Category: Climate Ready Communities

An Integrated Physical-Social-Community (PSC) Approach for Sustainable Shore Protection, Beach Integrity, and Bluff/Dune Stabilization Along Lake Michigan

The overall goals of this project are to:

  • Better understand coastal processes in terms of nearshore hydrodynamics, sediment transport, and coastal morphology under changing climate forcing in Lake Michigan
  • Help effectively communicate to stakeholders, with the purpose of promoting sustainable shore protection, increasing the integrity of beaches; and stabilizing bluffs/dunes in Lake Michigan


Measuring Local Government Response to Great Lakes Climate Risks

While there is an emerging consensus on the climate risks faced by different areas of the country, there is a profound lack of information on how local governments are responding to these risks. This proposal begins to fill the information gap by funding a faculty-student team to assist local officials in Indiana counties bordering Lake Michigan to complete the Hoosier Resilience Index Readiness Assessment (HRA). This instrument, developed by research staff at Indiana University’s Environmental Resilience Institute (ERI), offers unique insight into the local response to climate risks, facilitating analysis of the political, social, and economic factors that shape policy decisions. 

Pilot field observations of Lake Michigan atmospheric boundary layers

  • Test the ability of a mobile atmospheric sounding system, and best deployment methods, to observe marine boundary layer (MBL) structure and evolution across Lake Michigan
  • Compare observations from this sounding system to nearby standard NOAA National Weather Service (NWS) sounding data in the Great Lakes region
  • Conduct initial tests of theories by Workoff (2010) on cross-lake changes in marine boundary layer vertical stability and wind structure
  • Use pilot data gathered during these field tests to develop a more complete observational field study of interactions between Lake Michigan marine boundary layers and deep convective storm systems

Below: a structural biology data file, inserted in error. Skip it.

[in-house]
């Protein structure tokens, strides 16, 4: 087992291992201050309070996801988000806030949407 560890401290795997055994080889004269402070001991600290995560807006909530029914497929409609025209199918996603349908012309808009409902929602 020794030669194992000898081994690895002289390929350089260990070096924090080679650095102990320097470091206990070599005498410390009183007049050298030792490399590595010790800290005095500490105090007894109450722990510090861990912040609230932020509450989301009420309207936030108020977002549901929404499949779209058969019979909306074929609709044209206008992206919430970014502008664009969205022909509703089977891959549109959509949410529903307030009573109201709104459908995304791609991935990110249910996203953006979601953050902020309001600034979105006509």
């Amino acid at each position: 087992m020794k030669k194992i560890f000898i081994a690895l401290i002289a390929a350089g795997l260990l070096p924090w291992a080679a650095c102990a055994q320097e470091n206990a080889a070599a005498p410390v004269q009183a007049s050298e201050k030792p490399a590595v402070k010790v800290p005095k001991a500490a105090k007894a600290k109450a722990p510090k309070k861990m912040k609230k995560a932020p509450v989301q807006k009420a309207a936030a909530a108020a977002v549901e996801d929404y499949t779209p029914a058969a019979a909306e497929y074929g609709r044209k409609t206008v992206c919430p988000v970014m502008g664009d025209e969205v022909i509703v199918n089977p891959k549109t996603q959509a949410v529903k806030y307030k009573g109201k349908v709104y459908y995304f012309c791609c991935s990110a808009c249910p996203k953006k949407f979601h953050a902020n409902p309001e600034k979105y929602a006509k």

Quantifying the impact of land cover change and of climate change on floods in Northeastern Illinois

  • Identify the contributions of land cover change and climate change on increasing flood discharges
  • Provide tools to assist in projections of future flood magnitudes that can be used with existing management practices to reduce flooding impacts
  • Provide input for flood study prioritization through a comparison of published regulatory discharges with flood discharges computed for current conditions
  • Investigate possible future impacts of changes in land cover and precipitation on flood peaks

Using Habitat Suitability Modeling to Determine the Vulnerability of Rare Illinois Plant Species to Climate Change

Through this graduate student scholars project, I will expand the impact of my research using habitat suitability modeling (HSM) to map the distribution of Illinois wetland rare plant species and assess their vulnerability to climate change. Using HSM, I will determine the required niche conditions for two species, Epilobium strictum and Rhynchospora alba and identify locations of suitable habitat in Illinois. To evaluate the accuracy of my models, I will conduct field monitoring of all known populations, as well as sites designated as suitable by the models to potentially discover new populations. The monitoring data collected will be added to the HSM, which I will use to test the possible response of these species to predicted climate scenarios. Rare plant conservation efforts require informed climate strategies to implement urgently-needed species protections and prevent unnecessary climate extinctions.